An alternative approach in FIG. 6a is to employ two arrays, 121 and 122, of thermal sensors 19, both illuminated by the same radiation source 120 through infrared filter 125 with one array 121 exposed to gas 21 and the other array 122 not exposed to gas 21. In FIG. 6b, two signals 123 and 124 from two arrays 121 and 122, respectively, may then be electronically subtracted to give a signal 127 by a differential amplifier 126 to substantially remove the fixed signals caused by impingement of thermal sensors or temperature detectors 19 by radiation.
FIG. 6c shows another differential approach, in which two arrays 128 and 129 of thermoelectric sensors 130 in a common gas cavity 139 are illuminated by two different wavelengths obtained by a lamp 134 and two different interference filters 132 and 133, such that the two wavelengths are substantially equal in intensity, but one wavelength is absorbed by the gas 131 to be directly sensed, and the other wavelength is not. A first electrical signal is taken from array 128, comprising a fixed signal caused by impingement and absorption of radiation on sensors 130 together with a signal component dependent upon the concentration of the gas to be directly sensed. A second electrical signal is taken from array 129, comprising only a fixed signal caused by impingement and absorption of radiation on sensors 130. The two signals are taken via leads 136 and 135 respectively, to a differential amplifier 137 shown in FIG. 6(d), producing a subtracted signal 138 in which the fixed signal caused by impingement and absorption of radiation on sensors 130 is substantially removed.
In the differential approaches shown in FIG. 6(a) through (d), the magnitude of the second signal may be used as a measure of the intensity of the radiation source, so that changes in the intensity of the radiation source may be detected and the signals corrected accordingly.
The configuration of FIG. 6c compensates for changes in the thermal conductivity of the gas in cavity 139. Such thermal conductivity changes do in fact change both the first and second signals, but this signal change due to gas thermal conductivity is effectively removed by taking the ratio of the first 135 and second 136 signals.
The second signal is an indication of the magnitude of the intensity of radiation source 134 and the thermal conductivity of the gas in the cavity. The gas thermal conductivity will change second signal 136, and thus second signal 136 may not be able to be used to measure radiation source 134 brightness in all circumstances. In such cases, it may be necessary to use a separate photosensor 140 to measure the radiation source 134 brightness. Photosensor 140 provides an indication of the magnitude of the radiation. This provides a way of measuring the source brightness directly, independent of gas thermal conductivity. It also allows a measurement of the gas thermal conductivity, which may be useful in some cases. Photosensor 140, if necessary, can control the drive voltage to keep the brightness constant. Photosensor 140 should be placed so as to be illuminated by radiation source 134. A heater resistor 141 and temperature sensor 142 can be used to maintain the sensor at a fixed temperature. In some circumstances, it may be useful to maintain the sensor at a fixed temperature, which is normally done by heating it slightly to a fixed temperature. This is done so that sensor parameters, which are temperature dependent, do not vary (e.g., the sensitivity of a thermocouple or photosensor may be temperature dependent). Sensors 141 and 142 may be situated on the same surface as that of the thermal sensors.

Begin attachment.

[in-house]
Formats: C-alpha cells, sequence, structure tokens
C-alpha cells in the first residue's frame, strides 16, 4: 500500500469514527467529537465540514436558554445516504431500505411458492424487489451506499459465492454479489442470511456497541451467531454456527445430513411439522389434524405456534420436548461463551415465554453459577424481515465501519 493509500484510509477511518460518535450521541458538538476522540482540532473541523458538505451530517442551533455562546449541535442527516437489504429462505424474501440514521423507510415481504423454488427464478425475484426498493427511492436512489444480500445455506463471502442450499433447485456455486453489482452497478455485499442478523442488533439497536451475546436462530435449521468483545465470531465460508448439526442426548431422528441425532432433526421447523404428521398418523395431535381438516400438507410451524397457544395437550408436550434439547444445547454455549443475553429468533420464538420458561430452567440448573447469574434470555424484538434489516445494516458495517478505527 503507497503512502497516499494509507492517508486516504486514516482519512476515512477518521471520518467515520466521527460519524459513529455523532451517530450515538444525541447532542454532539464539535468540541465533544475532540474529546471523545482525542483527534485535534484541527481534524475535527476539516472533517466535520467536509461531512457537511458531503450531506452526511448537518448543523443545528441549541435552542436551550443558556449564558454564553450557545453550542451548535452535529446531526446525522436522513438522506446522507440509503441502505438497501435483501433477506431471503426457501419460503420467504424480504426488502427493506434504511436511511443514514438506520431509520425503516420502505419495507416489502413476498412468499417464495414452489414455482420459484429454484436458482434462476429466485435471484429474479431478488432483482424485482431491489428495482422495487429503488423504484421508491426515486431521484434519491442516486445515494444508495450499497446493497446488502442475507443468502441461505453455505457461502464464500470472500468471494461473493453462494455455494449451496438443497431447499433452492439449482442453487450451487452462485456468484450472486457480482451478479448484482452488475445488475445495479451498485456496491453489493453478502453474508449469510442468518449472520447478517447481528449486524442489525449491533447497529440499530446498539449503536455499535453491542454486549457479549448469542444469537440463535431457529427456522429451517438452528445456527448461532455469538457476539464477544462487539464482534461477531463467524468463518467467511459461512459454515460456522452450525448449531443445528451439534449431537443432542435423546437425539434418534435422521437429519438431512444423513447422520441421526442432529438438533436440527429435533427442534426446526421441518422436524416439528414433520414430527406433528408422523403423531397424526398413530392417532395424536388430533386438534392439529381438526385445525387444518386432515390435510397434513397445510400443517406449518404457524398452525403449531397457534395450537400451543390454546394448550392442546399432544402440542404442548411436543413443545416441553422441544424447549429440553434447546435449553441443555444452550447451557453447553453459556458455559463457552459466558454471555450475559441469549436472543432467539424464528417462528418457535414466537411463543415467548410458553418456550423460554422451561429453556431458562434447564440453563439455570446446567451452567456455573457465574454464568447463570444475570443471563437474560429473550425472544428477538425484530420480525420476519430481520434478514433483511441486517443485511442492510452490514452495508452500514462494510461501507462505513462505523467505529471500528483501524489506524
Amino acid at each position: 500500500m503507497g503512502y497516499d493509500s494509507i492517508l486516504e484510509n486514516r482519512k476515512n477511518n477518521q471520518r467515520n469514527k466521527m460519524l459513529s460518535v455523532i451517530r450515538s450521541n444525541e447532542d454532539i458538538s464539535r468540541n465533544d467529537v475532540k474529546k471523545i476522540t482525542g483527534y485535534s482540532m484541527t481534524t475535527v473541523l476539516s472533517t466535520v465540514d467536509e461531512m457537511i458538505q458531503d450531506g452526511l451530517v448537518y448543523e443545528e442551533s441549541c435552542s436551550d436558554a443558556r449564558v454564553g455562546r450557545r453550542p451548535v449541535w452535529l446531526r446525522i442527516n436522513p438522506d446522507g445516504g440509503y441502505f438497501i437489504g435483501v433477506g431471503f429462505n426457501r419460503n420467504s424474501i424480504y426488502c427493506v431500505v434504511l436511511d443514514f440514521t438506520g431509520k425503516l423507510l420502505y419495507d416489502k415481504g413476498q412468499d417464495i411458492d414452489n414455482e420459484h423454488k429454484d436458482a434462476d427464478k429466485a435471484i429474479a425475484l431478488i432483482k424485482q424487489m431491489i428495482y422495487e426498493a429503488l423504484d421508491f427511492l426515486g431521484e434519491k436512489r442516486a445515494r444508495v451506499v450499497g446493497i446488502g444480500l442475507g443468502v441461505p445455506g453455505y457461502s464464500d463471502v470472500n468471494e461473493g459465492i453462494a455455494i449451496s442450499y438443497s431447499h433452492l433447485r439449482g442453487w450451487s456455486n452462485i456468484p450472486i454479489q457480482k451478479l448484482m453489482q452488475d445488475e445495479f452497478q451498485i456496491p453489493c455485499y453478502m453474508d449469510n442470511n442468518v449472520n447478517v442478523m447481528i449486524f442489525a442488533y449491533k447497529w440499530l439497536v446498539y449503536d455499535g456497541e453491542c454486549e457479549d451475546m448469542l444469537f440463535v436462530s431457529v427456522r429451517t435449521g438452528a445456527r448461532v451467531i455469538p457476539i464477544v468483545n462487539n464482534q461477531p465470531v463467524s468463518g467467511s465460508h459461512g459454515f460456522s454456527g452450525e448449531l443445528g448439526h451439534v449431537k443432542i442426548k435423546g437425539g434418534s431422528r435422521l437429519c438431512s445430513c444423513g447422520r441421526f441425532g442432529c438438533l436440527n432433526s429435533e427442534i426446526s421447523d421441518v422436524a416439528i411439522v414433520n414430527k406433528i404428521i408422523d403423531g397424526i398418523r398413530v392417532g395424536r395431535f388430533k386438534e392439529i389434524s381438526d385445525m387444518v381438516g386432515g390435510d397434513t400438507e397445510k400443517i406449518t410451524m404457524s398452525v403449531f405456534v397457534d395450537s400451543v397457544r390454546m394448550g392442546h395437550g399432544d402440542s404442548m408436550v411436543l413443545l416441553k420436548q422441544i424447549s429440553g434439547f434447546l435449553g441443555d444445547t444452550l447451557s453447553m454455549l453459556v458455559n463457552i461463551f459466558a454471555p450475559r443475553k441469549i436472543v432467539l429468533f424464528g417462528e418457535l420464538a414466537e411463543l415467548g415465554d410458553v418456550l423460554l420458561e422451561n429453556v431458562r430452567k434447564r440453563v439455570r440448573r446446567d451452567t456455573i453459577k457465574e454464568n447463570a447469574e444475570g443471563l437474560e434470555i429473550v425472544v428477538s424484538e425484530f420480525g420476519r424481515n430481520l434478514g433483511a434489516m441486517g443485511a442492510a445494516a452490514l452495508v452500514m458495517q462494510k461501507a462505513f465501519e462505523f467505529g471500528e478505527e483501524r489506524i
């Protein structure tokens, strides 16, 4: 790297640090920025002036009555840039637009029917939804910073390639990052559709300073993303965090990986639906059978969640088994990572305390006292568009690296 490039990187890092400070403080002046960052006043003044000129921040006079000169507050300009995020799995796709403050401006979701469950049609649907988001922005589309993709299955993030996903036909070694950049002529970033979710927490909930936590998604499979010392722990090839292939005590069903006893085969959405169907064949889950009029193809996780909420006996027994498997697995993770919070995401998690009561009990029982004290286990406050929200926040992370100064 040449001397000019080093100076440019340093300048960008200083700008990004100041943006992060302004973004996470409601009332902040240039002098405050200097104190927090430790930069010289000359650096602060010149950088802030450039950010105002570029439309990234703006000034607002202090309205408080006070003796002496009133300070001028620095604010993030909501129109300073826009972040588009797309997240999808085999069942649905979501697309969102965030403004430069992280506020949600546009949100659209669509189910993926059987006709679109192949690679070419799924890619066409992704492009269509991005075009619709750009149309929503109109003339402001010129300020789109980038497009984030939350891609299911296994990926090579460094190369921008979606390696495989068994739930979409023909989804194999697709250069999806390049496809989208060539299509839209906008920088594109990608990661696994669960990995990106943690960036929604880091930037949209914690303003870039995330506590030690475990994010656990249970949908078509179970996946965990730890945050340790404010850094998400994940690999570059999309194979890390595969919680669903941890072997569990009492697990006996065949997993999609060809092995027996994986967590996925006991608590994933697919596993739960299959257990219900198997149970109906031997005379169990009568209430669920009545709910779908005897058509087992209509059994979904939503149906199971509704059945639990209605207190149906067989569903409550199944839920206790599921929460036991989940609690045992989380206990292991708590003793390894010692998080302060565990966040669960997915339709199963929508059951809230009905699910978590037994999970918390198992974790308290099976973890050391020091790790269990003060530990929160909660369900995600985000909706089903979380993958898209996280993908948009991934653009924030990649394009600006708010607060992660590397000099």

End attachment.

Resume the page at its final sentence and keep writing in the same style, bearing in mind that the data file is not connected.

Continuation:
There is an advantage to measure a ratio 143 of the two signals 135 and 136 from the sensor of FIG. 6c, rather than difference 138. The reason is that if one takes the difference, since the signals are never exactly equal, there inevitably is left some residual signal. This is fine except that the residual signal is dependent on the thermal conductivity of the gases 131 present in the sensor, and thus the presence of a gas of markedly different thermal conductivity will produce a sensor signal indistinguishable from a signal due to the gas species desired to be sensed. On the other hand, ratio 143 of two signals 135 and 136 is much less sensitive to the thermal conductivity of the gases present. This is because the numerator and the denominator vary with gas conductivity very much the same and cancel out in the ratio. Experiments confirm that the ratio works better than the difference, in that the presence of a gas 131 of a different thermal conductivity produces little effect.
FIG. 6c shows the form of the sensor that seems to work well. As shown in FIGS. 6a and 6c, the device can actually be made with one wafer 144, 145 (having micromachined thermal sensors), and a topcap 146, 147. The main purpose of the topcap is to protect the delicate micromachined thermal sensors from dust or draughts. Topcap 146, 147 can be a second silicon wafer, but any IR transparent material is fine. One can use either a glass microscope slide or the IR filters themselves as topcap 146, 147. The purpose of adding third and fourth silicon wafers 11 and 13, like those of FIG. 1, is to provide a replacement for light bulb 120, 134 shown in FIGS. 6a and 6c. This approach does have technical advantages over a light bulb, but is much more difficult to implement.
As in the non-differential and ratio approaches, the thermal sensors used in the differential approach may also be provided with radiation masks, or coated with reflective metal layers, to minimize direct impingement and absorption of infrared radiation.